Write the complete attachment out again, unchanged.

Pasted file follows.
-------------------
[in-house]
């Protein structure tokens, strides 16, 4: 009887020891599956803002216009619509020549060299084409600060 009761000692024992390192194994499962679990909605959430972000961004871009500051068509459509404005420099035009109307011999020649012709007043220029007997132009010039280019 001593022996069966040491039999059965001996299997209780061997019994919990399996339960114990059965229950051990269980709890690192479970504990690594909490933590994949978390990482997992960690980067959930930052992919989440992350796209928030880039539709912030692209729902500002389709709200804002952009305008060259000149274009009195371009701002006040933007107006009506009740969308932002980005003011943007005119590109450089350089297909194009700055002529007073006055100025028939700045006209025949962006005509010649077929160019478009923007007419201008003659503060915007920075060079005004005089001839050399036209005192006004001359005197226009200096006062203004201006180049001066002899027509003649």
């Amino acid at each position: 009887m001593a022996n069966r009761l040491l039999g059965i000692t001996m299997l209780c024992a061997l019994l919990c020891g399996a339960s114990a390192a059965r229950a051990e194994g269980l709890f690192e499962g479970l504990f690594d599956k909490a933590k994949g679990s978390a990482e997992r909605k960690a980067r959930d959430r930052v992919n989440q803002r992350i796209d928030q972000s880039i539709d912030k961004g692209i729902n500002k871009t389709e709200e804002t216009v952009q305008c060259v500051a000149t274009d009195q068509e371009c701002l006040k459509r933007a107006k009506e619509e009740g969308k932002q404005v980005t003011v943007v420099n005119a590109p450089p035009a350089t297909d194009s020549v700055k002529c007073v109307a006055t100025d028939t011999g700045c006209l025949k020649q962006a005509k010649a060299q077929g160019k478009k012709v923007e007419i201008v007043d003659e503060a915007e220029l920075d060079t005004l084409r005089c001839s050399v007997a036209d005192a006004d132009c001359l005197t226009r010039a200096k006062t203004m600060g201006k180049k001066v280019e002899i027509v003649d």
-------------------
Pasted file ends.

[in-house]
């Protein structure tokens, strides 16, 4: 009887020891599956803002216009619509020549060299084409600060 009761000692024992390192194994499962679990909605959430972000961004871009500051068509459509404005420099035009109307011999020649012709007043220029007997132009010039280019 001593022996069966040491039999059965001996299997209780061997019994919990399996339960114990059965229950051990269980709890690192479970504990690594909490933590994949978390990482997992960690980067959930930052992919989440992350796209928030880039539709912030692209729902500002389709709200804002952009305008060259000149274009009195371009701002006040933007107006009506009740969308932002980005003011943007005119590109450089350089297909194009700055002529007073006055100025028939700045006209025949962006005509010649077929160019478009923007007419201008003659503060915007920075060079005004005089001839050399036209005192006004001359005197226009200096006062203004201006180049001066002899027509003649």
């Amino acid at each position: 009887m001593a022996n069966r009761l040491l039999g059965i000692t001996m299997l209780c024992a061997l019994l919990c020891g399996a339960s114990a390192a059965r229950a051990e194994g269980l709890f690192e499962g479970l504990f690594d599956k909490a933590k994949g679990s978390a990482e997992r909605k960690a980067r959930d959430r930052v992919n989440q803002r992350i796209d928030q972000s880039i539709d912030k961004g692209i729902n500002k871009t389709e709200e804002t216009v952009q305008c060259v500051a000149t274009d009195q068509e371009c701002l006040k459509r933007a107006k009506e619509e009740g969308k932002q404005v980005t003011v943007v420099n005119a590109p450089p035009a350089t297909d194009s020549v700055k002529c007073v109307a006055t100025d028939t011999g700045c006209l025949k020649q962006a005509k010649a060299q077929g160019k478009k012709v923007e007419i201008v007043d003659e503060a915007e220029l920075d060079t005004l084409r005089c001839s050399v007997a036209d005192a006004d132009c001359l005197t226009r010039a200096k006062t203004m600060g201006k180049k001066v280019e002899i027509v003649d």